Tuesday, August 16, 2016
Daniel Lioneye: "Vol. 3 "
The solo band of H.I.M guitarist Linde Lindstorm, takes out the bulk of the cheese that was stinking up the later H.I.M albums. Said to have been more influenced by black metal than his work with H.i.M, I'll say it's heavier but not black metal. The vocals are baritone croon, not far from what Vile did in H.I.M, just less gasped and over accented. It's right at the border of metal and hard rock for me. H.I.M often referred to their sound as "love metal" which was another way for saying we make music for girls and sissy boys. This is not as sissy boy as Linda former band, but if you are a regular reader here then chances are this won't cut it as metal for you regardless of how many times they opened for Cradle of Filth. Judged on it's own merits as hard rock, its pretty decent.
The drumming is pretty solid here. I like the vocals to "Break it or Heal it" more than the opener. Lyrically there is something about reading a suicide note, which I'll take over a love song any day. His Finnish accent makes it more interesting than American radio rock. Some electronic elements lead into the harder double drive of "Licence to Defile". The vocals take a little of the riff's edge off. Sax comes in and the songs gets weird but maintains it's drive. There is a darker power ballad like feel to "Ravensong". Now they are left of metal and in alternative rock. This song is not bad, the fact the vocals are grunge flavor yet tasteful helps. I am halfway into this song wondering when the goth is going to come. Instead what we get are some proggy keyboards and a pretty solid guitar solo.
They take a heavier turn on "Alright" and come closer to their black metal aspirations. The clean vocals returns, but the melodic sections are not as compelling as the previous songs. "Aetherside" which you can check out below, demonstrates when these guys best balance out their moody rock with keen songwriting focus that gives the song more balls than your average power-ballad, but not forcing themselves to get more metal than they are really most comfortable doing. I like how the vocals come in and sit over the heavier riff of "Dancing With the Dead". There is more industrial groove metal like attack to the onset of "Oh, God In Your Great Mercy". This is another song where the juxtaposition of the more laid back vocal melody against the more pounding riff works well. It almost sounds like Dinosaur Jr jamming with Fear Factory.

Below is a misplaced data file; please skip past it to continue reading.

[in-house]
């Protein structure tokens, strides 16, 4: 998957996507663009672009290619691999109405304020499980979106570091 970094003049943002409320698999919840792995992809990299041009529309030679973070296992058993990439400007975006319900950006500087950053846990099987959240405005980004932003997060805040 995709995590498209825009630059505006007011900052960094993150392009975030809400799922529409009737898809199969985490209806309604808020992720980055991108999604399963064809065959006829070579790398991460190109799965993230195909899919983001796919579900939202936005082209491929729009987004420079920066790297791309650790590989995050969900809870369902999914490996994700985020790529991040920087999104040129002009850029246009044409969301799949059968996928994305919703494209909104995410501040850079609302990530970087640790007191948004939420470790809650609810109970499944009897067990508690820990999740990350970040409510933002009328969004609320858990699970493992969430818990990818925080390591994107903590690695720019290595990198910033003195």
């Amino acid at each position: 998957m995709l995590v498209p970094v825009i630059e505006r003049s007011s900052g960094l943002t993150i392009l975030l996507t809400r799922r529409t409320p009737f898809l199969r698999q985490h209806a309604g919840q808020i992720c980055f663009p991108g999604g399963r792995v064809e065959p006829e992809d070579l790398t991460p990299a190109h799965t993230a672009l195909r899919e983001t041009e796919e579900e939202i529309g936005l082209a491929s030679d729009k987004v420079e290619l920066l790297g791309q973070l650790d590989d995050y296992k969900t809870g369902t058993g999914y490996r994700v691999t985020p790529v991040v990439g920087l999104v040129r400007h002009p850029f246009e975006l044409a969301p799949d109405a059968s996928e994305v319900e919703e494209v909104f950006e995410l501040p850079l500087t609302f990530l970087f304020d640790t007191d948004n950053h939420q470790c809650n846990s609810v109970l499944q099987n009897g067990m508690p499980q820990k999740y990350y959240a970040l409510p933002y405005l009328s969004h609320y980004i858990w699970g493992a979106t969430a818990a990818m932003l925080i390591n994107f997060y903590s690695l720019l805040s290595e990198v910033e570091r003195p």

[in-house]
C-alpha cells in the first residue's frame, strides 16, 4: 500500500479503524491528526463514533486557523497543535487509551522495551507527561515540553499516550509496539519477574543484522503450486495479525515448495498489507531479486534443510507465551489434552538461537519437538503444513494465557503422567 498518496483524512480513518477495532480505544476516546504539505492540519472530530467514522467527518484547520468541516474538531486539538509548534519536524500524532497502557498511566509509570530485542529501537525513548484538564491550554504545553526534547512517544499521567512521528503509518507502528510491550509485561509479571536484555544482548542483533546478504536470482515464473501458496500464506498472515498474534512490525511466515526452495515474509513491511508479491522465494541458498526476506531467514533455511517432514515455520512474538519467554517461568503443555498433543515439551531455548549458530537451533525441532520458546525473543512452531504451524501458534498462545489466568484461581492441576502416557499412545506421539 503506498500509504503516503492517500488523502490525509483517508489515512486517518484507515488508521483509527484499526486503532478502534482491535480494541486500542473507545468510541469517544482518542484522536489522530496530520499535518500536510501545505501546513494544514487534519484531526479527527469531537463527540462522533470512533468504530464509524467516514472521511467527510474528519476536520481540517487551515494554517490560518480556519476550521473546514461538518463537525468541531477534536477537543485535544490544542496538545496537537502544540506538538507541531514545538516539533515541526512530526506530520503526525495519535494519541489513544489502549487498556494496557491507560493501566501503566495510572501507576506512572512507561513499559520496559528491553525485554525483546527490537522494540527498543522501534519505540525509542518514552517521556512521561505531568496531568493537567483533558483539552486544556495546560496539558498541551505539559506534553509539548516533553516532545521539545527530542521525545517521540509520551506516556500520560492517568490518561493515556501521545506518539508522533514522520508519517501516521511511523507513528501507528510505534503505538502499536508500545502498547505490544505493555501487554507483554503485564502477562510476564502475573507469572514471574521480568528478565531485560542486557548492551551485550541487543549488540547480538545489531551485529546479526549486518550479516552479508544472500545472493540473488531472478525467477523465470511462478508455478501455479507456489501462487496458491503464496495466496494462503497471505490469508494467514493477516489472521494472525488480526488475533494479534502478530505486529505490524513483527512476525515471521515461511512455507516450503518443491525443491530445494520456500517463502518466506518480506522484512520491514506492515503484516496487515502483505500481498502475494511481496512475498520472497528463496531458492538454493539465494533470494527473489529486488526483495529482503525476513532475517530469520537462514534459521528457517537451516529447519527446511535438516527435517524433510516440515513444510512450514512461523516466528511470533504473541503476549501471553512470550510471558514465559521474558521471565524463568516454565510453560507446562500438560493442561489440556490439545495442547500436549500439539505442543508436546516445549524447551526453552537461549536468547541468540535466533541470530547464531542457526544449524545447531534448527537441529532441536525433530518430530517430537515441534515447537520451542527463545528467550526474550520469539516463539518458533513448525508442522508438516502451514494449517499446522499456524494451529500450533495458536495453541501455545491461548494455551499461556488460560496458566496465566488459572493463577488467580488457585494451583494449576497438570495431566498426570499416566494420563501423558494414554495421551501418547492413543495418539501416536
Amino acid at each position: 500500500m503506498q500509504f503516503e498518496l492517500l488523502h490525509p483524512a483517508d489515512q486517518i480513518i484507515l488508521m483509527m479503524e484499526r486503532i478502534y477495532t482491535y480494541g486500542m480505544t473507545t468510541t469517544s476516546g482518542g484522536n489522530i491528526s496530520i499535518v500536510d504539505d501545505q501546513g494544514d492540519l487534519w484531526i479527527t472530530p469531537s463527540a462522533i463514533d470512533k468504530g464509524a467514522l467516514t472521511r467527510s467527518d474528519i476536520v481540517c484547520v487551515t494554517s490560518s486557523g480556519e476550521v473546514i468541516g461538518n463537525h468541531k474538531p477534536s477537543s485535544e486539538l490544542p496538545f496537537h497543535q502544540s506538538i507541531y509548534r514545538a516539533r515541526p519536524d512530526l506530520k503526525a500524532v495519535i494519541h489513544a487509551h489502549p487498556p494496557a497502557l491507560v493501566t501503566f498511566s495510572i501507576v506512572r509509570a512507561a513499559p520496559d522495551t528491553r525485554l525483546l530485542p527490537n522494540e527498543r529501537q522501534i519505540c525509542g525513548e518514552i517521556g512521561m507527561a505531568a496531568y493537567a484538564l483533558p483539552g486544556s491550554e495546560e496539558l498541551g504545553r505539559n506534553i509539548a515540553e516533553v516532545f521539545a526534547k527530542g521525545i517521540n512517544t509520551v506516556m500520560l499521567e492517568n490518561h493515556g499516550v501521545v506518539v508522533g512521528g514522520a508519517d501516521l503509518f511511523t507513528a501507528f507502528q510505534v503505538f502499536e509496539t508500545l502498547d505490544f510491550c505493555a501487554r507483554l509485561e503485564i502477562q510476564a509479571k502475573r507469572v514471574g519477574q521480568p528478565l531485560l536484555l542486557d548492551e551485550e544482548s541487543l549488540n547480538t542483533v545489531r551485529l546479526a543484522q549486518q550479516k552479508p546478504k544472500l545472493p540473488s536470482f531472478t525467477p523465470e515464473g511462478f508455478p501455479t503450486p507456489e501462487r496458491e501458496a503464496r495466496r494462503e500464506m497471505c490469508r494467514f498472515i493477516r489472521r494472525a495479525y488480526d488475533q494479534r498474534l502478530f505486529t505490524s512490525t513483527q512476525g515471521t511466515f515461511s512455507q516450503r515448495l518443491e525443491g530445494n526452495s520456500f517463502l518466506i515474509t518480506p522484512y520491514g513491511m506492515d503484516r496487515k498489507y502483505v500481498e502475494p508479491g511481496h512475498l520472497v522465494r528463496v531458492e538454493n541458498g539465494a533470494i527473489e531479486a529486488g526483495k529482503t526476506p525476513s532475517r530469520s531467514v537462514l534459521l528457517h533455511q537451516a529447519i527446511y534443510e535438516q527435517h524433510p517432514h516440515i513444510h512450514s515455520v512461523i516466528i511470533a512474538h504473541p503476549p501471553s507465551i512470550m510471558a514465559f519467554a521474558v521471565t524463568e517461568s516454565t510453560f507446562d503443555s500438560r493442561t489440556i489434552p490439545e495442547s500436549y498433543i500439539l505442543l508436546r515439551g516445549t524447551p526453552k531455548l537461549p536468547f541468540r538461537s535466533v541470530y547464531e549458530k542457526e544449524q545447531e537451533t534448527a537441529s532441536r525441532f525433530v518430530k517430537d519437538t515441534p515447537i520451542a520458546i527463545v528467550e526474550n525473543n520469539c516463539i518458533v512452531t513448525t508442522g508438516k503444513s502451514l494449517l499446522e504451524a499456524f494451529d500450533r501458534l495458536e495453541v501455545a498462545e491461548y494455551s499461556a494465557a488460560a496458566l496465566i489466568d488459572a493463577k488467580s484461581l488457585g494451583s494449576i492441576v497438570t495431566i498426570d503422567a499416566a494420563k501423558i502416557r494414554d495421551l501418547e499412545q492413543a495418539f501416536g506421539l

"Mathematics of the Storms" kicks of with a riff that begs to have an insane guitar solo soaring out of it , but instead they go to the tried and true loud to soft dynamic and ebb down into verse. The vocals are not delivered in a metal or even hard rock fashion on this song and many other points in the album. The album closes with "Neolithic Way" which aside from the screamed sections would not be out of place on an Alice in Chains album. The chugged groove of the verse is pretty effective and I was not expecting the harsher vocals to come in there. The clean singing might dominate this album, but the harsher vocals are not always used in the most obvious places on this album, so over all they should be commended for showing a great deal of restraint in this and dialing the cheese way back from where it got to be with H.I.M, I'll give this album a 9.